The 114th Pennsylvania Infantry, also known as the Collis Zouaves, were a distinguished Army of the Potomac (AOP) regiment with a long battle record during the American Civil War. They fought at all the major battles in the eastern theatre: Shenandoah Valley Campaign, Cedar Mountain, Antietam, Fredericksburg1, Chancellorsville, and Gettysburg. The enlisted men were recruited in the summer of 1862 out of the Philadelphia region and surrounding counties. The American Zouave (pronounced zoo-ahh-vah) military units were patterned after the fighting French Zouaves, and they were considered elite AOP units. They were known for their precision on the drill field and for their ornate and distinctive uniforms.
The 114th PA had one of the best regimental bands in the AOP; for this reason and due to their reduced size from war casualties both before and during Gettysburg, and because AOP Commander George Meade was a Philadelphian, he made the regiment his provost guard of field headquarters for the last two years of the war. At this time, I now introduce you to Thomas M. Hoyle, a Sergeant in the 114th PA and the great-great-grandfather of my second cousin. Hoyle was listed as a "Musician" in the company band for the First Delaware prior to joining the Zouaves. He most probably was a talented musician in the renowned Zouave band. I have included a daguerreotype photo of him standing at attention and outfitted in his colorful Zouave uniform consisting of white gaiters, baggy red pants, blue sash, short blue jacket with red trim, and topped off with a white turban and red fez. Quite a handsome fellow. He was present for duty at the now famous "Peach Orchard" during the Battle of Gettysburg. He saw and felt the full fury of one of the most fierce Confederate charges executed during the entire Civil War and lived to tell about it. It has been passed down through the ages as "Barksdale's Charge".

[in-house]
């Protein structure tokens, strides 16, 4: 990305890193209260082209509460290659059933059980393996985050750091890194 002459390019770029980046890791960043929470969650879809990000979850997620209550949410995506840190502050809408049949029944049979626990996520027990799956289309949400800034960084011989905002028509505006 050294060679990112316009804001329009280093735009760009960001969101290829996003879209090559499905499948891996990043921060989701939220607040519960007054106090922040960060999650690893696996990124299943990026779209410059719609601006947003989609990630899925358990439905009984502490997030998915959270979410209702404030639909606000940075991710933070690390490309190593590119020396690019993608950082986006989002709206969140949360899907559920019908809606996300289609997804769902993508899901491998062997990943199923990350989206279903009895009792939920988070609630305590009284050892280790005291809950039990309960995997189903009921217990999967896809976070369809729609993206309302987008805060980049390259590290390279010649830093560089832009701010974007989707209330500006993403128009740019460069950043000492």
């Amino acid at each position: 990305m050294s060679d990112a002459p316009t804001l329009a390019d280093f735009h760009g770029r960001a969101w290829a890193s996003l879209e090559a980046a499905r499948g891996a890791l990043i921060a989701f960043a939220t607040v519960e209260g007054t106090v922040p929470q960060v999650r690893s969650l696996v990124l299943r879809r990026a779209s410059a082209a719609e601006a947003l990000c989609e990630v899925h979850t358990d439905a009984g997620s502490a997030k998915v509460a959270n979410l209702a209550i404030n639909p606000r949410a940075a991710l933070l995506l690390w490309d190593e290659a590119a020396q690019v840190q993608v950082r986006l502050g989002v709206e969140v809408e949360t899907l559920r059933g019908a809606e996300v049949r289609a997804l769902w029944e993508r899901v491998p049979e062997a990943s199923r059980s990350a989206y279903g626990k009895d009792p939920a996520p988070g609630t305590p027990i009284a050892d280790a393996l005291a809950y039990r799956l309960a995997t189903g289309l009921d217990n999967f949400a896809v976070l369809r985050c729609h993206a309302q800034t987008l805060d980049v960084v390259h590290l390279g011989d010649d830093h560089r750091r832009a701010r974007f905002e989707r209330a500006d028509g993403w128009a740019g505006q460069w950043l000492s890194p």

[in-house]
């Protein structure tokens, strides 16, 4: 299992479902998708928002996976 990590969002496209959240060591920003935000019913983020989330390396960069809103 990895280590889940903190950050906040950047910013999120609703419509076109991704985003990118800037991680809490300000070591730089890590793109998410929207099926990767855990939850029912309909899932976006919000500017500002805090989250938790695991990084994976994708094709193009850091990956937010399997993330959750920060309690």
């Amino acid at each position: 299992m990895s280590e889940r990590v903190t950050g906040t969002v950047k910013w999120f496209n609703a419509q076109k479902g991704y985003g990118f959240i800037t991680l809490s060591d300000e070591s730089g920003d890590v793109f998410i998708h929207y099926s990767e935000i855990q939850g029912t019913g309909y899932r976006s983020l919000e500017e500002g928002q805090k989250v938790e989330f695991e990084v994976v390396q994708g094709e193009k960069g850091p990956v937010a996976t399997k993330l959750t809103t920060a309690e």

As General Barksdale readied his men and peered through the trees at Pitzer's Woods, he could see that the Peach Orchard was occupied by artillery and the Pennsylvanian infantry from Graham's brigade. This was the weakest point of Major General Sickles' unauthorized salient line of battle, now vulnerable to a flank attack. At 5:30 pm, Barksdale received orders to begin the attack. Barksdale shouted, "Attention, Mississippians! Battalions, Forward! Dress to the colors and Forward to the foe! Onward, Brave Mississippians, for Glory!", and in a fashion bordering a spectacle, the brigade was launched with the Rebel Yell echoing from within the woods. One Union colonel who witnessed it described it as "the grandest charge ever made by mortal man". At the head of the Mississippi troops rode General Barksdale, his hat off with his long gray-white hair streaming from behind.2 The irresistible tide of the South's finest fighters rolled forward, past the Sherfy property, and crushed the Peach Orchard salient as Yankee muskets and cannon tore away at the steamrolling butternut line. One Union soldier noted, "Nothing we could do seemed to confuse or halt Barksdale's veterans ... nothing daunted Barksdale and his men ... [they] just came on, and on, and on." The 114th PA, positioned between the Sherfy barn and farmhouse, felt the full impact of the charge, and after fierce fighting, fell back north up the Emmitsburg Road and then east to a field just north of the Trostle Farm Lane and headed for Cemetery Ridge. Even during this orderly retreat there was no respite. While crossing the open field, an exploding shell landed nearby two Zouaves assisting a wounded comrade. All three were killed instantly. Other red and blue uniformed Zouaves fled to the barn and lost their lives during close-range fighting inside and later during the conflagration of that structure. As Barksdale's charge surged, three of the four Mississippian regiments wheeled left to the northeast and pushed a Union division further back across Plum Run. "Will nothing stop them?" one Union soldier asked himself. Another confessed that, "For the moment, I thought the day was lost." The 21st Mississippi regiment, on Barksdale's right flank, angled off from the rest of the brigade and rampaged several Union batteries, including Bigelow's 9th Massachusetts Battery at the Trostle farm.3